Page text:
Rain streams steadily on another grey afternoon in Vancouver’s Chinatown, where the streets are always brimming with activity. Grocers arrange large piles of produce; butchers take smoke breaks while still wearing white, plastic aprons; and elderly women drag their shopping carts along the sidewalk. Chinatown is a centre for Vancouver’s Chinese community: a place to find food and traditional medicine, and a place where elderly Chinese people feel comfortable and can speak the language. It is also a place where the grocers, bakers, and butchers provide inexpensive food options to low-income people in Chinatown, the Downtown Eastside (DTES), and Strathcona.
Chinatown is rapidly disappearing as developers snap up properties and build new condo developments and high-end retail spaces. Many of the old storefronts and markets are closing their doors, replaced by boutique food, retail, and coffee shops. Housing costs have also risen. The increased popularity of the area is causing renovictions: in Chinatown, this means that single-room occupancy buildings that used to cater to people with fixed and low incomes are now being renovated and converted to artist and student housing (often at twice the previous rate). Chinatown is changing quickly, and though many believe this change is inevitable, there are groups within the community fighting to preserve the neighbourhood for the Chinese and low-income residents.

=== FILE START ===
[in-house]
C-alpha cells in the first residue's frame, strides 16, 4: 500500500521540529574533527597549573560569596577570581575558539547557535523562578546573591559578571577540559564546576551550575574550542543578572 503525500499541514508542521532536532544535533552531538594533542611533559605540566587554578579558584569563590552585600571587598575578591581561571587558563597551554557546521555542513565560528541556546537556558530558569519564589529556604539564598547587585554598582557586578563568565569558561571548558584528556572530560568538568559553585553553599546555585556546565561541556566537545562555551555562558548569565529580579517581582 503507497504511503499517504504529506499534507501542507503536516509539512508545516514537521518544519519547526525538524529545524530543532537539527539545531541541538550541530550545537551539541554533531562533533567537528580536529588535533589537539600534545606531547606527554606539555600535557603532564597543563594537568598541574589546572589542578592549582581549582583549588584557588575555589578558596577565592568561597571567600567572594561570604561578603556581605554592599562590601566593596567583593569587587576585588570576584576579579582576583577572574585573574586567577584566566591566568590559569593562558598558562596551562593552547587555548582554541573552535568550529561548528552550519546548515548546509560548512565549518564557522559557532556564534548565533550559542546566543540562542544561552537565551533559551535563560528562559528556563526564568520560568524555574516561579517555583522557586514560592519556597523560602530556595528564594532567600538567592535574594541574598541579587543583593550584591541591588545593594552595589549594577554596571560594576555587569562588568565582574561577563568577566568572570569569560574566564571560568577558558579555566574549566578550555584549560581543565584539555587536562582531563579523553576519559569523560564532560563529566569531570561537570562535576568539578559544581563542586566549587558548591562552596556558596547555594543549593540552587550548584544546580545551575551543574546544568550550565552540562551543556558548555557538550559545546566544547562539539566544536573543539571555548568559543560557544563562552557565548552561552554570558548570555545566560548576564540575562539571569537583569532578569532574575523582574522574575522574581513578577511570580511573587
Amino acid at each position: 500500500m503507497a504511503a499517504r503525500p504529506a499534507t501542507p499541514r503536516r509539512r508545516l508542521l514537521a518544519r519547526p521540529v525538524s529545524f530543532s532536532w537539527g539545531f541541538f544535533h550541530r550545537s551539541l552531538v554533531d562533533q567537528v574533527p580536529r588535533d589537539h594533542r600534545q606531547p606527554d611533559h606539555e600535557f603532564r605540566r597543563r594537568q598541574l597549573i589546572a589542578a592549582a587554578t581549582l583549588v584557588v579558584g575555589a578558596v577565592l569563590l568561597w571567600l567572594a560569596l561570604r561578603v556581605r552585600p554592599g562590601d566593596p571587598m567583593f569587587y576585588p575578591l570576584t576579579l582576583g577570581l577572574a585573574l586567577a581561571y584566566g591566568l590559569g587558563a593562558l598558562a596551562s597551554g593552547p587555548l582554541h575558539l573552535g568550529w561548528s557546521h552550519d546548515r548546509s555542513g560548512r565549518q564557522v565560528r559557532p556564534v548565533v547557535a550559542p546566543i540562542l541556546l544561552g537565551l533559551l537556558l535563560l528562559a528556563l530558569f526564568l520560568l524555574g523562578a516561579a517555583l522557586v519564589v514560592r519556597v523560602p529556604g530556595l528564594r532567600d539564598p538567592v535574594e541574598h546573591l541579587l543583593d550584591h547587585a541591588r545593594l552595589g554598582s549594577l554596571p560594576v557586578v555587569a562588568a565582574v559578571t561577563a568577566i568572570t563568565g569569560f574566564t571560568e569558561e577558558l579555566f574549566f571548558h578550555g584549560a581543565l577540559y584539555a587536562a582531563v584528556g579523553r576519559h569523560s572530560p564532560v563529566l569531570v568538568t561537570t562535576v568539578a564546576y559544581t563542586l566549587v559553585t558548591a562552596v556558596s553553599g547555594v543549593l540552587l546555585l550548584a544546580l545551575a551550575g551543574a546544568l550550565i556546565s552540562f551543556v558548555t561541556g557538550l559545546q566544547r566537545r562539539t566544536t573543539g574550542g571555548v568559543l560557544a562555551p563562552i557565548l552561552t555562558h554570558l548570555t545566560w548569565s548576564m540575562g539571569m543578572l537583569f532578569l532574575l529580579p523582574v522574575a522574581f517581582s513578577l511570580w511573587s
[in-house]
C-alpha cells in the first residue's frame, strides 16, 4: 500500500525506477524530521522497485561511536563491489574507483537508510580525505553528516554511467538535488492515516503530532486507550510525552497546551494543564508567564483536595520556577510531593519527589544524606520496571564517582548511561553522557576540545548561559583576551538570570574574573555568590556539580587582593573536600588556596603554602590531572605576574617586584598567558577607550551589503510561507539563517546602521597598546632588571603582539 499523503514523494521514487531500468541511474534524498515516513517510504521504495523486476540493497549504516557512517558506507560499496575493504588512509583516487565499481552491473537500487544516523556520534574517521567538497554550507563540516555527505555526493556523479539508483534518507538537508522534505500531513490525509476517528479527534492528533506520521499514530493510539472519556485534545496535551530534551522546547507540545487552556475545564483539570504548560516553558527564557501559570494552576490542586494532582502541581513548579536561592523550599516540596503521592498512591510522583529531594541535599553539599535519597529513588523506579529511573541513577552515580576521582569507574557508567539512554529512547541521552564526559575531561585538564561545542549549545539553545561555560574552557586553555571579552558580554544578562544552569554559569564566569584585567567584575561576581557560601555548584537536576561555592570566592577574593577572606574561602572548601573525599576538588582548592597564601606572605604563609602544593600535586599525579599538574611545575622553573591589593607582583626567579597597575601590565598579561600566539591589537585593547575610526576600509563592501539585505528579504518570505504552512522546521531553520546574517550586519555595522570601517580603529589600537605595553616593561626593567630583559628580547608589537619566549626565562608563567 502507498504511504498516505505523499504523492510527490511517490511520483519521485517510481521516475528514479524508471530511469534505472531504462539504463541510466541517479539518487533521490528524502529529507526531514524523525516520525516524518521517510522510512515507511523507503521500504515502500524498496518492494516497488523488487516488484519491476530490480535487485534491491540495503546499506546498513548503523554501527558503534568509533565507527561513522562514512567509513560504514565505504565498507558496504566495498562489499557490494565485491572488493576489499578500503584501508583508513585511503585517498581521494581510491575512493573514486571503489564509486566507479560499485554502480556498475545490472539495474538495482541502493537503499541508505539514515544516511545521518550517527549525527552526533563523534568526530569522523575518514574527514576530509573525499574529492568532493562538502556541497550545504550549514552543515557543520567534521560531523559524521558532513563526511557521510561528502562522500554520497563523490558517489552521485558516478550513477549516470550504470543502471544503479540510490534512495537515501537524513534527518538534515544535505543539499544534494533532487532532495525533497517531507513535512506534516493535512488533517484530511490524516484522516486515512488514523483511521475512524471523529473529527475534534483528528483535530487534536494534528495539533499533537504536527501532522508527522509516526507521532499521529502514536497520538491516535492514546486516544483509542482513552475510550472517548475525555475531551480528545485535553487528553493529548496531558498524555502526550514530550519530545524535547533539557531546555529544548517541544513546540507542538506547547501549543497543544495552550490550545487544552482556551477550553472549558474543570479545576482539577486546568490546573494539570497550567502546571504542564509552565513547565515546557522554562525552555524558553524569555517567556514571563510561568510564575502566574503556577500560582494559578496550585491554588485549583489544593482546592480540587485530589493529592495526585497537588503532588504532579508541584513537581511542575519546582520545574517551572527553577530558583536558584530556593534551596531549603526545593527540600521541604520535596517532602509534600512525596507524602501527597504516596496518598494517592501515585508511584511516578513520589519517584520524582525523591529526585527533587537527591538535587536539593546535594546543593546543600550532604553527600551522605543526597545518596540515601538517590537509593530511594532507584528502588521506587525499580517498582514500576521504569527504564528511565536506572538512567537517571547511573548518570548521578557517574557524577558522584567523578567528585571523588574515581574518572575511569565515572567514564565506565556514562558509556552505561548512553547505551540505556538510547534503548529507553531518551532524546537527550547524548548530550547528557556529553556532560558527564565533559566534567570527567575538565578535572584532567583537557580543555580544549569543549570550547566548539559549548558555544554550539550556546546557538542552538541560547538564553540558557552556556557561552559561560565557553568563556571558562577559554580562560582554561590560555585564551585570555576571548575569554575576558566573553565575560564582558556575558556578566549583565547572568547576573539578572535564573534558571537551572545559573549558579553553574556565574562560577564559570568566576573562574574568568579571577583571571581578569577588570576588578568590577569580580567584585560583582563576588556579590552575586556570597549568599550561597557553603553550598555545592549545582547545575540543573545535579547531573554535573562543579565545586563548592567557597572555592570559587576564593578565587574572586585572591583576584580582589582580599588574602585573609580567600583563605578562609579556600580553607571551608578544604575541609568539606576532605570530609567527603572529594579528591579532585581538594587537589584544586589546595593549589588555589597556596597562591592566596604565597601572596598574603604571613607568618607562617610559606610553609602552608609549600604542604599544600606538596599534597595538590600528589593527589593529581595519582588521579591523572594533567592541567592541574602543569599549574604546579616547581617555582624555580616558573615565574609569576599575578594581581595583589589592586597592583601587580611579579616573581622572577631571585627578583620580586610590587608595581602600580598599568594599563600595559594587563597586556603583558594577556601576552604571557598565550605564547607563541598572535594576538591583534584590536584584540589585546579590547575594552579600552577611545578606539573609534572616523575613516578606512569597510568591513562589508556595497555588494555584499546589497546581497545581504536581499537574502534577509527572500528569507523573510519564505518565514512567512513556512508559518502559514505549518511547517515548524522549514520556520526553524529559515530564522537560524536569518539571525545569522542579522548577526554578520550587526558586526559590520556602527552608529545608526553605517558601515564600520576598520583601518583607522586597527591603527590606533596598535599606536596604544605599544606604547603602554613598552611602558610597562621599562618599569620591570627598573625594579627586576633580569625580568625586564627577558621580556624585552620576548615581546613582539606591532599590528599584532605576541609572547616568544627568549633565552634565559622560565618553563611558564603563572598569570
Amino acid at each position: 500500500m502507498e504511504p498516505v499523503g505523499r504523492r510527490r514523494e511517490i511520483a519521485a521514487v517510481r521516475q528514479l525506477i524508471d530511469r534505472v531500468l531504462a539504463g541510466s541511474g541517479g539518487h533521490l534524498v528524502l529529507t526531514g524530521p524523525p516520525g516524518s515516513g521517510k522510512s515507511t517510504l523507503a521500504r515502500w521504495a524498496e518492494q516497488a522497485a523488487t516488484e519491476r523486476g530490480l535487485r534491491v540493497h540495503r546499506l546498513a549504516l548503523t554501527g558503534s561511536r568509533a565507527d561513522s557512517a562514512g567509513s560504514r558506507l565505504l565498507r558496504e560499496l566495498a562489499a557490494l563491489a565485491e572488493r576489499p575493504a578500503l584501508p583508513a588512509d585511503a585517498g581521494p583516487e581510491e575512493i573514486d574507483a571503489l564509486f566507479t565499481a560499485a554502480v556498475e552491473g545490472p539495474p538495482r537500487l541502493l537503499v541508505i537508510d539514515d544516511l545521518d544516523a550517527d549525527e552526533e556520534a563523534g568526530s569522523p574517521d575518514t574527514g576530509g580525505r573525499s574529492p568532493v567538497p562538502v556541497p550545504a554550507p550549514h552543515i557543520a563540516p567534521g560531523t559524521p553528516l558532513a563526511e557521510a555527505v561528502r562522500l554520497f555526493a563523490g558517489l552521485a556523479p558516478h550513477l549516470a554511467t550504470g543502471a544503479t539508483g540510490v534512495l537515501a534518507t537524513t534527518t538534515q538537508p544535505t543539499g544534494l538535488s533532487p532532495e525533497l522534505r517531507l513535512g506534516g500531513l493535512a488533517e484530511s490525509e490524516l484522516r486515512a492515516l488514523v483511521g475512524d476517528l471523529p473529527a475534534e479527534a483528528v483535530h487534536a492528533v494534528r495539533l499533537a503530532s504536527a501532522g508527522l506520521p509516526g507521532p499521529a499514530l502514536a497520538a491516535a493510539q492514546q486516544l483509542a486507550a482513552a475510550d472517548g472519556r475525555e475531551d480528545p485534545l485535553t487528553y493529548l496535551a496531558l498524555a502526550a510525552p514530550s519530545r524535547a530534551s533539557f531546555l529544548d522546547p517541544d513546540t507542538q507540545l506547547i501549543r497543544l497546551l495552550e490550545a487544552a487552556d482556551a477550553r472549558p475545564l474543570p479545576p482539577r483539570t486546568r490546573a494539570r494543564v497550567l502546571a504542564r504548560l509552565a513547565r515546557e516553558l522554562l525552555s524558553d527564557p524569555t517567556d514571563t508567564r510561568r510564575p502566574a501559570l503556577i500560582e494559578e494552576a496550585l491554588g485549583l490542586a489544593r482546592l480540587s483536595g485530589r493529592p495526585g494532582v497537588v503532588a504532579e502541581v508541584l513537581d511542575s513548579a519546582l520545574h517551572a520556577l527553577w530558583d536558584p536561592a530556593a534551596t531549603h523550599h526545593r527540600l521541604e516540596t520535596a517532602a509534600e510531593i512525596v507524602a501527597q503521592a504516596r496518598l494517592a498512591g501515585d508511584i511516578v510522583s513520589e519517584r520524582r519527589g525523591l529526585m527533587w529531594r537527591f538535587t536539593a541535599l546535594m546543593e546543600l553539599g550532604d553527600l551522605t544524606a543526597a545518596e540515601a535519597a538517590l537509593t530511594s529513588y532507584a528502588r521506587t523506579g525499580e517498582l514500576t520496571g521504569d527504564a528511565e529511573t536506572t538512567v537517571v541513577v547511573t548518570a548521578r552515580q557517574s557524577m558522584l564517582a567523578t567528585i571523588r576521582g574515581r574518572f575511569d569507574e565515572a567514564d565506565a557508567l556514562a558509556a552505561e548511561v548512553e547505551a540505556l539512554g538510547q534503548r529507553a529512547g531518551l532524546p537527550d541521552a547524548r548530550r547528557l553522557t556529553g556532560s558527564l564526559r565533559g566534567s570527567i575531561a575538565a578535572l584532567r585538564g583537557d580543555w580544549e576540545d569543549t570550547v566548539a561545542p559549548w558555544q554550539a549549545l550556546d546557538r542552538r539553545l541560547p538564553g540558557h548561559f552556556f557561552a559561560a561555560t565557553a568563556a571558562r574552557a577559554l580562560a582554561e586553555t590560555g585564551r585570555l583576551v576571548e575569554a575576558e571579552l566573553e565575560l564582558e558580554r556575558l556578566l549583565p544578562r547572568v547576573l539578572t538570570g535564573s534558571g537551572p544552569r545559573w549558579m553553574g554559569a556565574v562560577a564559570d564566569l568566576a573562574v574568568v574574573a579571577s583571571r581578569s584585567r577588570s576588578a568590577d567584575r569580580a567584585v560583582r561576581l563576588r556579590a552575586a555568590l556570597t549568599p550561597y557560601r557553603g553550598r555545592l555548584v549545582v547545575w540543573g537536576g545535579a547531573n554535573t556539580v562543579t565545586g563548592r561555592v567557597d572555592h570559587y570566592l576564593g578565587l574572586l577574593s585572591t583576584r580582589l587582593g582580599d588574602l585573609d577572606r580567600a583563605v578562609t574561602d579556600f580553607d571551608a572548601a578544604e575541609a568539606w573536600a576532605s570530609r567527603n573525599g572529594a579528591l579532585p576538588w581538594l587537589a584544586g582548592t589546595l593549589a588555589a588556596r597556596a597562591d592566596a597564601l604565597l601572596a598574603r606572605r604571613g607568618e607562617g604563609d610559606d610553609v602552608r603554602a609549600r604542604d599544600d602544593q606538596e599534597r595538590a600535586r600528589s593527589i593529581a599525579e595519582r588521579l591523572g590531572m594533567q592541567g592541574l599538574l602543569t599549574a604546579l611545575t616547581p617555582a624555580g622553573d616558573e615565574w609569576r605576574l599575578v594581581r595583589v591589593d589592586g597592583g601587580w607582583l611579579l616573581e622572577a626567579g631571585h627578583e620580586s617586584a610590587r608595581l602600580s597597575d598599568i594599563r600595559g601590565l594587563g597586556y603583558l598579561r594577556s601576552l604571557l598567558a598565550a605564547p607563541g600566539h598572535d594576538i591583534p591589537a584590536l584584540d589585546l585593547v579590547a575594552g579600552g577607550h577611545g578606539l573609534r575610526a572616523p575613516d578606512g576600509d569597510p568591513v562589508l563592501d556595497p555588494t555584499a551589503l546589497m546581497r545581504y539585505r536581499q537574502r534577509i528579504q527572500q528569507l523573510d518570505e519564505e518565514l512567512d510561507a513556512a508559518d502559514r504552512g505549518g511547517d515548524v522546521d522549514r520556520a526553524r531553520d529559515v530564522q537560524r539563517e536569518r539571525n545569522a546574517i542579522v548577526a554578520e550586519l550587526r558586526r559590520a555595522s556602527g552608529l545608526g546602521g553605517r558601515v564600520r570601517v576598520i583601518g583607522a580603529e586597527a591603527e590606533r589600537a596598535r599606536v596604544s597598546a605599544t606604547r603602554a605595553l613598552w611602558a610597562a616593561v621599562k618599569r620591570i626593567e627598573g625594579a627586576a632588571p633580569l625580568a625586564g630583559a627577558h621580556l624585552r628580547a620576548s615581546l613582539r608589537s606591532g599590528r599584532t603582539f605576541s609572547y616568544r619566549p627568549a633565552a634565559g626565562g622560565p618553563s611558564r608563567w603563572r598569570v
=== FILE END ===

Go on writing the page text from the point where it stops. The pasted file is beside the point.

Vancouver’s Chinatown was formed in 1886, partially as a result of discriminatory practices that prevented “Asiatics” from owning property in other parts of the city. These prohibitions pushed Vancouver’s Chinese population into Chinatown, where many felt a sense of safety and community. Between 1890 and 1920 Chinatown flourished, despite a head tax of $50 to $500 per person entering Canada from China. However, due to what is commonly known as the Chinese Exclusion Act of 1923 and the Great Depression, Chinatown began a period of decline.
In the sixties, the City of Vancouver began forging urban renewal programs that would expropriate and demolish most of Strathcona (a residential neighbourhood just east of Chinatown). The first part of the redevelopment plan, according to David Chuenyan Lai’s book, Chinatowns (1988), included the displacement of 4,500 mostly Chinese residents by, what was then called “slum clearance.” In response to this plan, grassroots organizers formed the Strathcona Property Owners and Tenants Association (SPOTA) in 1968—a multi-ethnic community effort—to fight against the City’s expropriation of land in Strathcona. According to Lai, residents organized against the City’s plan, arguing “that the social impact on the community had not been considered.”
Jo-Anne Lee, PhD, explains that Strathcona used to be “a very diverse neighbourhood.” Lee resided in Strathcona during the time that SPOTA was active, and has since dedicated much of her scholarship to analyzing SPOTA’s history and legacy. Lee recalls that, “many of [the residents] were not well-educated, and many were new immigrants. Yet they managed to stop a three level government-funded urban renewal program that was intended to bulldoze the area and force compulsory expropriation of homes, displacing people without providing any other form of accommodation. [SPOTA] organized, lobbied, and persuaded the government to listen, and to create a brand new neighbourhood rehabilitation program that became a pilot for the rest of the country.”